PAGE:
MDS settles into Staten Island for recovery

by Steve Kriss,

Two weeks ago Hurricane Sandy pummeled the Northeast Corridor, landing near Atlantic City, NJ with high winds and high tides that pushed water into New York City neighborhoods, reshaped New Jersey’s barrier islands, and caused widespread wind damage and power outages across eastern Pennsylvania.   In the days after the storm, the scope of damage continues to emerge.   The needs in the midst of clean-up and recovery change day-to-day.  But undoubtedly, the recovery is going to take awhile.

Mennonite Disaster Service has established a binational project in Staten Island’s hard hit Midland Beach neighborhood, which, according to the New York Times, contained the highest concentration of deaths from the storm.  Midland Beach is a collection of cottages densely packed together along New York Bay with views of the Verrazano Bridge in the distance.  It’s a tight neighborhood of long-term generations of residents alongside newly arriving immigrants from Latin America and Eastern Europe.

Neighbors were trapped by what some residents call a tsunami wave that rolled in from the bay to the east, through marshes in the north and from a large field that had been an aircraft landing area in the south.   Water poured through the streets, rising rapidly, trapping neighbors in houses for hours.   New York Police evacuated residents stranded on rooftops and in attics by boat while neighbors helped neighbors by evacuating with four wheel drives and canoes.  Some residents died in their sleep as the water rose quickly.  Bodies were still being recovered last week, wedged amongst furniture and debris.

Mennonite Disaster Service teams began arriving in Staten Island from Followers of Jesus Mennonite Church in Brooklyn a few days after the storm.   Within the first week an assessment team from Mennonite Disaster Service New York came to survey storm damage in Staten Island and Queens.  The team quickly recognized the extent of damage and bumped up responsibility to the binational office.  A week after the storm, teams from Pennsylvania began arriving at Midland Beach’s Oasis Christian Center.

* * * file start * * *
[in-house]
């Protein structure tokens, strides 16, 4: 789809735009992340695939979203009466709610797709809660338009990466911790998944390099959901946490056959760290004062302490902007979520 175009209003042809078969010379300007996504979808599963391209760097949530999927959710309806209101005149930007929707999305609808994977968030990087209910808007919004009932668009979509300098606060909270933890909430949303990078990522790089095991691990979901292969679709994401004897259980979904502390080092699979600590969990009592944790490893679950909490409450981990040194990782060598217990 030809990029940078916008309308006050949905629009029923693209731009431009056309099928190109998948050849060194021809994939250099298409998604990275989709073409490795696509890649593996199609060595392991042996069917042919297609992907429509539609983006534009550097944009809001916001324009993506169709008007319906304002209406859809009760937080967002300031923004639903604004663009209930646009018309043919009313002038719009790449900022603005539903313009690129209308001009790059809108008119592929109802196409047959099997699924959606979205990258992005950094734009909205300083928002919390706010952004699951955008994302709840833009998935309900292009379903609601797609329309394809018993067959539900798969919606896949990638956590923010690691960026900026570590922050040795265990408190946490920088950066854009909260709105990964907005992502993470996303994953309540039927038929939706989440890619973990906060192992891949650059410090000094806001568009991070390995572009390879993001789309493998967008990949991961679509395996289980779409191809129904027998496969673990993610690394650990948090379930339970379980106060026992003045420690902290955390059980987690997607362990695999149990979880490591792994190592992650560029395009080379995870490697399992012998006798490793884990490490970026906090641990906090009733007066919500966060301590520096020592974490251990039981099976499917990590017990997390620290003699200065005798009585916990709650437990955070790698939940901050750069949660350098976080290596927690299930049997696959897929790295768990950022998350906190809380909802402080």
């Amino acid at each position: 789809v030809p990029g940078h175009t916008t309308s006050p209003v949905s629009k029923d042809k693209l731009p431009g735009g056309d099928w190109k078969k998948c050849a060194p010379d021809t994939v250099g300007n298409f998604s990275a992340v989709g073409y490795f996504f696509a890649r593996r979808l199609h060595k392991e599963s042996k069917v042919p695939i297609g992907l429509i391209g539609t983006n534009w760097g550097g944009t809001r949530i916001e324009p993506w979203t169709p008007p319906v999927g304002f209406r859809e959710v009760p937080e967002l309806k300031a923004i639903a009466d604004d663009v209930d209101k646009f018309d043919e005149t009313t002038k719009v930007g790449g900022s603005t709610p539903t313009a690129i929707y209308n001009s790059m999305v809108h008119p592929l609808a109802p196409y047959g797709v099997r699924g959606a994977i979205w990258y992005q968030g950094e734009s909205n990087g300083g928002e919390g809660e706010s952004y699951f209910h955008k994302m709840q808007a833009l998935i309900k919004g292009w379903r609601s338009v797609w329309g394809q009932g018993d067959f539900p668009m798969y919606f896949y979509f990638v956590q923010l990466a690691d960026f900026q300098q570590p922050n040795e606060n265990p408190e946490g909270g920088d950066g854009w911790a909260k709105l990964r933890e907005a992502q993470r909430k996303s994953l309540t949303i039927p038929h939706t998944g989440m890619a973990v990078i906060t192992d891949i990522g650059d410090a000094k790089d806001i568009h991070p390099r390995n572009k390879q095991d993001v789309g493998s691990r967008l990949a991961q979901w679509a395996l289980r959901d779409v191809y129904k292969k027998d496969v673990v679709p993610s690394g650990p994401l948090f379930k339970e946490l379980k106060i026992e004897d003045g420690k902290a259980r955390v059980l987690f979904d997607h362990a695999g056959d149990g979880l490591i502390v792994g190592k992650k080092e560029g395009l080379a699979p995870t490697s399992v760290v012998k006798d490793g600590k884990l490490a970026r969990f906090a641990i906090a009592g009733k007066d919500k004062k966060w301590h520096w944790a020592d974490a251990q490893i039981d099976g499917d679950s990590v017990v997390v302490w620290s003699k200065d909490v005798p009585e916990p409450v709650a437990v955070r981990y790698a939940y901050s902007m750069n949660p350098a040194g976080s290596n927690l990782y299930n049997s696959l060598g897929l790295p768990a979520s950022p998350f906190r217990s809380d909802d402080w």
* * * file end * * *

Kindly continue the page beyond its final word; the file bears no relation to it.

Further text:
Oasis was formed from the merger of two congregations, one of which had been a member of Lancaster Mennonite Conference.  A member of the church whose house had been damaged had served on a MDS team in Arizona a decade ago.  The church buzzed with activity as they received donations from various sources and reached quickly into the neighborhood by offering food, clothing, and guidance.  Pastor Tim McIntyre made sure that the space could be used as an aid center.  The church’s sanctuary was turned into a makeshift warehouse with weekly worship moved off-site.  Food was cooked outside in the church’s courtyard.  Bottled water and cleaning supplies overflowed onto the church’s porch.

Mennonite Disaster Service followed the lead of New Yorkers in lending a hand, including NYC Mennonites.  A group from United Revival Mennonite Church responded to needs in Coney Island a few days after the storm.  Volunteers from Followers of Jesus Church went to work in Staten Island, helping with cleanup and organizing the cleanup efforts.   After initial surveys, MDS sought to establish an operation center in Staten Island, bringing in volunteers from upstate New York along with Ray Zimmerman, Region 1 coordinator and Mel Roes from Lowville, New York who leads MDS New York.  Isaac Zehr and Vernon Long have moved south to organize the operations.

Meanwhile, volunteers began to trickle in from Southeastern Pennsylvania, coming from Allentown, Lancaster, and Philadelphia regions for long days of travel and work.  Lodging options on Staten Island are limited.  Many persons affected by the disaster are bunking with other family members.   MDS efforts are beginning with a focus on families in the neighborhood near the church building and with families involved in Oasis Christian Center itself.

MDS expects to be in the neighborhood awhile; they pulled in a RV for temporary lodging and made some negotiations for housing for long-term volunteers in the neighborhood angling toward some possible facilities for week-long workers as well.   The devastation across the city is extensive.  Many families expect to be displaced for months.  Some homes have been condemned.  Other families aren’t sure they want to return to their once-flooded homes as they recognize their beautifully-situated neighborhood will always be vulnerable.

Staten Island is one of New York City’s five boroughs.  With a population of nearly a half million people, its only connection to the rest of the city is by the Verrazono Bridge and the Staten Island Ferry.  Its bridge crossings to New Jersey provide easy access to groups coming from the south or west.  To schedule a day of volunteering in Staten Island, call (800) 241-8111.  There are no options for longterm volunteers at this point beyond day trips.